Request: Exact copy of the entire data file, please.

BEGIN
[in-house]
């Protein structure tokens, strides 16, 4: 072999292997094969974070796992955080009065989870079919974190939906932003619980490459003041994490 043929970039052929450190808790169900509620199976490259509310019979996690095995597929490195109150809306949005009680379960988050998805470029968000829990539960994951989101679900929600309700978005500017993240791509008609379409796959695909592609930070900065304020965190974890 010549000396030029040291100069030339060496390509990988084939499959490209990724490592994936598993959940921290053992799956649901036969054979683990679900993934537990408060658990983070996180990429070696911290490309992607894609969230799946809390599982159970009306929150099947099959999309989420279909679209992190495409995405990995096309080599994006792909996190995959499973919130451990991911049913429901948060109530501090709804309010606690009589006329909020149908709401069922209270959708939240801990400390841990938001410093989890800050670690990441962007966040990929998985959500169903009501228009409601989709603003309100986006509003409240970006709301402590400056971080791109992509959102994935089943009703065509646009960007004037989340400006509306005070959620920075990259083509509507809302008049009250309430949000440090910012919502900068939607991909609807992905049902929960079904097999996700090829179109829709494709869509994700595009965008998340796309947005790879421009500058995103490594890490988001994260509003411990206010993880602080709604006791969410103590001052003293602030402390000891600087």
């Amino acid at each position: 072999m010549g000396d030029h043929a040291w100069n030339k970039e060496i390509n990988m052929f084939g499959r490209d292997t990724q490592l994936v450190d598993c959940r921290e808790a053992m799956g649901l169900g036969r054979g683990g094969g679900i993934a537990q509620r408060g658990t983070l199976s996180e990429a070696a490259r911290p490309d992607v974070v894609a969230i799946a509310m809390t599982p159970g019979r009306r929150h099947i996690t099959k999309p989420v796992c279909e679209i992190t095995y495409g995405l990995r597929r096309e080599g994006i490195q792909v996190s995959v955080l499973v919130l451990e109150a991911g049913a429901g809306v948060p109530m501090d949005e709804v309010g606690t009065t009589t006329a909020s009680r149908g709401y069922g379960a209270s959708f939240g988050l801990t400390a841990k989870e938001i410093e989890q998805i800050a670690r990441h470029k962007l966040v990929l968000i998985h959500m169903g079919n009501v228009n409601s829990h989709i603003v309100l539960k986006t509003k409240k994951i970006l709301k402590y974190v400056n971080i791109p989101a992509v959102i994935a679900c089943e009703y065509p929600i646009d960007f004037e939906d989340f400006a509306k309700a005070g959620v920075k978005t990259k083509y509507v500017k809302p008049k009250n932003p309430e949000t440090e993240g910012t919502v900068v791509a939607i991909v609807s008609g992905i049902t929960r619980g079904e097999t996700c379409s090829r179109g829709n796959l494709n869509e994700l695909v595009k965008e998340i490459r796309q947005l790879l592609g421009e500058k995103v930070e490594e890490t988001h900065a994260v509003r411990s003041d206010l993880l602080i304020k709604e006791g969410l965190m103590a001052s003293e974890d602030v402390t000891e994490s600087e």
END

[in-house]
């Protein structure tokens, strides 16, 4: 072999292997094969974070796992955080009065989870079919974190939906932003619980490459003041994490 043929970039052929450190808790169900509620199976490259509310019979996690095995597929490195109150809306949005009680379960988050998805470029968000829990539960994951989101679900929600309700978005500017993240791509008609379409796959695909592609930070900065304020965190974890 010549000396030029040291100069030339060496390509990988084939499959490209990724490592994936598993959940921290053992799956649901036969054979683990679900993934537990408060658990983070996180990429070696911290490309992607894609969230799946809390599982159970009306929150099947099959999309989420279909679209992190495409995405990995096309080599994006792909996190995959499973919130451990991911049913429901948060109530501090709804309010606690009589006329909020149908709401069922209270959708939240801990400390841990938001410093989890800050670690990441962007966040990929998985959500169903009501228009409601989709603003309100986006509003409240970006709301402590400056971080791109992509959102994935089943009703065509646009960007004037989340400006509306005070959620920075990259083509509507809302008049009250309430949000440090910012919502900068939607991909609807992905049902929960079904097999996700090829179109829709494709869509994700595009965008998340796309947005790879421009500058995103490594890490988001994260509003411990206010993880602080709604006791969410103590001052003293602030402390000891600087």
């Amino acid at each position: 072999m010549g000396d030029h043929a040291w100069n030339k970039e060496i390509n990988m052929f084939g499959r490209d292997t990724q490592l994936v450190d598993c959940r921290e808790a053992m799956g649901l169900g036969r054979g683990g094969g679900i993934a537990q509620r408060g658990t983070l199976s996180e990429a070696a490259r911290p490309d992607v974070v894609a969230i799946a509310m809390t599982p159970g019979r009306r929150h099947i996690t099959k999309p989420v796992c279909e679209i992190t095995y495409g995405l990995r597929r096309e080599g994006i490195q792909v996190s995959v955080l499973v919130l451990e109150a991911g049913a429901g809306v948060p109530m501090d949005e709804v309010g606690t009065t009589t006329a909020s009680r149908g709401y069922g379960a209270s959708f939240g988050l801990t400390a841990k989870e938001i410093e989890q998805i800050a670690r990441h470029k962007l966040v990929l968000i998985h959500m169903g079919n009501v228009n409601s829990h989709i603003v309100l539960k986006t509003k409240k994951i970006l709301k402590y974190v400056n971080i791109p989101a992509v959102i994935a679900c089943e009703y065509p929600i646009d960007f004037e939906d989340f400006a509306k309700a005070g959620v920075k978005t990259k083509y509507v500017k809302p008049k009250n932003p309430e949000t440090e993240g910012t919502v900068v791509a939607i991909v609807s008609g992905i049902t929960r619980g079904e097999t996700c379409s090829r179109g829709n796959l494709n869509e994700l695909v595009k965008e998340i490459r796309q947005l790879l592609g421009e500058k995103v930070e490594e890490t988001h900065a994260v509003r411990s003041d206010l993880l602080i304020k709604e006791g969410l965190m103590a001052s003293e974890d602030v402390t000891e994490s600087e």